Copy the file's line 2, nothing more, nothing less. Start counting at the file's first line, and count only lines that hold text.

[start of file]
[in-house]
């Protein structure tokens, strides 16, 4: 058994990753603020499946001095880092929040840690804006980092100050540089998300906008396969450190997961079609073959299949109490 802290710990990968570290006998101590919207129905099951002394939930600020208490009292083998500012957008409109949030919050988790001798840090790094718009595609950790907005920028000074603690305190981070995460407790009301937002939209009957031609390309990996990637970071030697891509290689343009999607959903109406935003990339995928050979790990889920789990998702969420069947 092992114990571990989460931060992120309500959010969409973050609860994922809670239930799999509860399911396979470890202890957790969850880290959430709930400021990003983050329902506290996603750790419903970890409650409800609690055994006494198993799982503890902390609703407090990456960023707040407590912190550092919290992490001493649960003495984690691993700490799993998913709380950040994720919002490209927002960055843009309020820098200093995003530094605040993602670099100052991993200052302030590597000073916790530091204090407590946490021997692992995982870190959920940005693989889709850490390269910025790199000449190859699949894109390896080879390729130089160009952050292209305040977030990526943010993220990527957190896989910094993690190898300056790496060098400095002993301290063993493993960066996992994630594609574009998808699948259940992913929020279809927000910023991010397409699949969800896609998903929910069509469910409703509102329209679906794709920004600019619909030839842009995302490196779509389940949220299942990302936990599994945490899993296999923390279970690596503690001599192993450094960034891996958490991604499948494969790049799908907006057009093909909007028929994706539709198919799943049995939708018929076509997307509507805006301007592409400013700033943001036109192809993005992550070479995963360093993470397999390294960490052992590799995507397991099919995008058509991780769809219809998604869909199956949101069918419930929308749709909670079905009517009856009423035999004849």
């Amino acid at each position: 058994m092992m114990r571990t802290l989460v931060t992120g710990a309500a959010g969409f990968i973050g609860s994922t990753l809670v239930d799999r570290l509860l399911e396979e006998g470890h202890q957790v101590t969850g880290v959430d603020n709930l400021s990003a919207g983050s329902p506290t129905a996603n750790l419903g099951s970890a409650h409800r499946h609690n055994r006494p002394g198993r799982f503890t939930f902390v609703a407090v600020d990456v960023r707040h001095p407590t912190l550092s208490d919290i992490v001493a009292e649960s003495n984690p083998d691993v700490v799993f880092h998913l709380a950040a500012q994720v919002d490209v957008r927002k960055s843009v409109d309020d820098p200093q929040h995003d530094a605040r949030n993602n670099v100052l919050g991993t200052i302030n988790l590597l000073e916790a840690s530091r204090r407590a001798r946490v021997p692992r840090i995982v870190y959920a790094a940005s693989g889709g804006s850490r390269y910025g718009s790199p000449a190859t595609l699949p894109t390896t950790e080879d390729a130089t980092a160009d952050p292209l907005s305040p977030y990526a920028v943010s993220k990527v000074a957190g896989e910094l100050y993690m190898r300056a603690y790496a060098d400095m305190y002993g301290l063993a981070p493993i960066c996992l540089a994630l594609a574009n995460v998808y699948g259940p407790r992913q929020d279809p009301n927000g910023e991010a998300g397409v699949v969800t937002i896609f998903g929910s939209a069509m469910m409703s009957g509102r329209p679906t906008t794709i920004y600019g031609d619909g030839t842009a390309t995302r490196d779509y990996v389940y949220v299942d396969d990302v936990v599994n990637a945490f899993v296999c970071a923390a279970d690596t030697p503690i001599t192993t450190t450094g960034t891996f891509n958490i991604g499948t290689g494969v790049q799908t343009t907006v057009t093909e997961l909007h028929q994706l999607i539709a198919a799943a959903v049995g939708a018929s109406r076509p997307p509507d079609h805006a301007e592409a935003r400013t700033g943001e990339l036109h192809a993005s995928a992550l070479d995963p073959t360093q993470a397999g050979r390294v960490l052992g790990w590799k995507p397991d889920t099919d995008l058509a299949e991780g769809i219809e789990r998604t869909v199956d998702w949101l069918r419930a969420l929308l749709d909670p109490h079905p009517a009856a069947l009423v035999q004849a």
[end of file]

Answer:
């Protein structure tokens, strides 16, 4: 058994990753603020499946001095880092929040840690804006980092100050540089998300906008396969450190997961079609073959299949109490 802290710990990968570290006998101590919207129905099951002394939930600020208490009292083998500012957008409109949030919050988790001798840090790094718009595609950790907005920028000074603690305190981070995460407790009301937002939209009957031609390309990996990637970071030697891509290689343009999607959903109406935003990339995928050979790990889920789990998702969420069947 092992114990571990989460931060992120309500959010969409973050609860994922809670239930799999509860399911396979470890202890957790969850880290959430709930400021990003983050329902506290996603750790419903970890409650409800609690055994006494198993799982503890902390609703407090990456960023707040407590912190550092919290992490001493649960003495984690691993700490799993998913709380950040994720919002490209927002960055843009309020820098200093995003530094605040993602670099100052991993200052302030590597000073916790530091204090407590946490021997692992995982870190959920940005693989889709850490390269910025790199000449190859699949894109390896080879390729130089160009952050292209305040977030990526943010993220990527957190896989910094993690190898300056790496060098400095002993301290063993493993960066996992994630594609574009998808699948259940992913929020279809927000910023991010397409699949969800896609998903929910069509469910409703509102329209679906794709920004600019619909030839842009995302490196779509389940949220299942990302936990599994945490899993296999923390279970690596503690001599192993450094960034891996958490991604499948494969790049799908907006057009093909909007028929994706539709198919799943049995939708018929076509997307509507805006301007592409400013700033943001036109192809993005992550070479995963360093993470397999390294960490052992590799995507397991099919995008058509991780769809219809998604869909199956949101069918419930929308749709909670079905009517009856009423035999004849």